A new report shows that the economic benefits of overseas students in the capital far outweigh the cost
New research by London First and PwC has shown that international students at London universities contribute a net £2.3 billion to the UK economy, the equivalent of £34,122 per student.
This is the figure left after £540m has been taken off for the public services they consume, including the NHS.
Describing London’s higher education system as ‘an export success story’, the report also showed that 60 per cent of students polled in London said they were more likely to do business with the UK as a result of studying here.
Although 92 per cent of students said that they would recommend UK study to their friends and family, over a third said that the complexity of Britain’s immigration system had negatively affected their experience of studying here. Most students also said that the system made it difficult to work here after they had finished their studies.
In light of this, London First have set out a number of recommendations for the government, if it wants to continue to feel the economic benefits brought by international students.
- Classifying students as temporary visitors not migrants, as in Canada and Australia
- Using hard data when setting immigration targets so that we can better understand the facts on inward and outward flows
- Creating an environment where British-educated overseas talent is treated as an asset rather than a liability.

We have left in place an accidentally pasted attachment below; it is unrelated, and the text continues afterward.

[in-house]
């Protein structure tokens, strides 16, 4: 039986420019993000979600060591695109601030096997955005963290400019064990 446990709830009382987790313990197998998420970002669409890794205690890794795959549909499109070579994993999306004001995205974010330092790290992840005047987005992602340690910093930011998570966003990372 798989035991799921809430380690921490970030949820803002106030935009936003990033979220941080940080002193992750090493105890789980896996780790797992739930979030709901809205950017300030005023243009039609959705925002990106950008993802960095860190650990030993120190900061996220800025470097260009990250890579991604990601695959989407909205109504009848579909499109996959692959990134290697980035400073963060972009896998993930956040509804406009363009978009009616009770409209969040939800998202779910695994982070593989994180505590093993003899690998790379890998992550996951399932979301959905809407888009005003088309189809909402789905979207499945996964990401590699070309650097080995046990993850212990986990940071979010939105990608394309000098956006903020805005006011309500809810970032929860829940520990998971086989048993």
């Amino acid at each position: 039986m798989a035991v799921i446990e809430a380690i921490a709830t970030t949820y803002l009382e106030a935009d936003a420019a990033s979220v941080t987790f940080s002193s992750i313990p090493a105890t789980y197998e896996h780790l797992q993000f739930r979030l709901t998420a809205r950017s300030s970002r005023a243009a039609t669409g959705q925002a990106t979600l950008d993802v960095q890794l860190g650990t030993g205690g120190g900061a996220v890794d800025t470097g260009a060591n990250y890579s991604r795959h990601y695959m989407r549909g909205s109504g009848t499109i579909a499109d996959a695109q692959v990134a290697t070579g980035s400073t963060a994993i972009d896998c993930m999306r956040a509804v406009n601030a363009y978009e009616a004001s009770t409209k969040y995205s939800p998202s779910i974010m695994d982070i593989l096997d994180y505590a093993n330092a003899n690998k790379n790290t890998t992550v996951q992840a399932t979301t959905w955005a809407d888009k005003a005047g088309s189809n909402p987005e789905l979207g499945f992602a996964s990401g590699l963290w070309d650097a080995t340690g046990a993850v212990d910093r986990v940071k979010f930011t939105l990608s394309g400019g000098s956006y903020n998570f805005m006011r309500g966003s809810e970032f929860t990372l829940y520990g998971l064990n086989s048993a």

This last point was expanded on by Baroness Jo Valentine, the chief executive of London First, who said:
“International students are made to feel unwelcome because of anti-immigration rhetoric – and the fact that they are currently included in the government’s net migration target…
“As a matter of priority, our new government should follow the lead of Australia and Canada and reclassify international students as temporary visitors, not migrants.
“It makes no sense to imply through classification and rhetoric that they are unwelcome, which is harming our universities’ abilities to sell education to talented students around the world.”
In the run up to the election, home secretary Theresa May spoke of a move towards zero net student migration, where all students would be forced to return home after their their student visas expire.
At the time, the Liberal Democrat business secretary Vince Cable cautioned that the proposals risked putting students off coming to study here. The Lib Dems said plans ignored the huge practical value to the economy that British-educated scientists, engineers etc. have, and made ‘zero economic sense’.
Today’s report seems to confirm this scepticism. It finds that the contributions of international students support 70,000 jobs in London both at the universities themselves and through their expenditure on fees (£1.32 billion) and subsistence (£1.36 billion.)
The report also exposes the myth that foreign students are a drain on public services, and points out that students have no recourse to public welfare as a condition of their visa. Furthermore, London First found that their contribution to the lack of affordable housing in the capital was ‘negligible’.
Students in London either live in university accommodation or privately rented properties; those in the latter category were found to pay an average of £650 per month. This represents a rate broadly similar to the current market price, and not the low – or ‘affordable’ – end.
Ruby Stockham is a staff writer at Left Foot Forward. Follow her on Twitter
Leave a Reply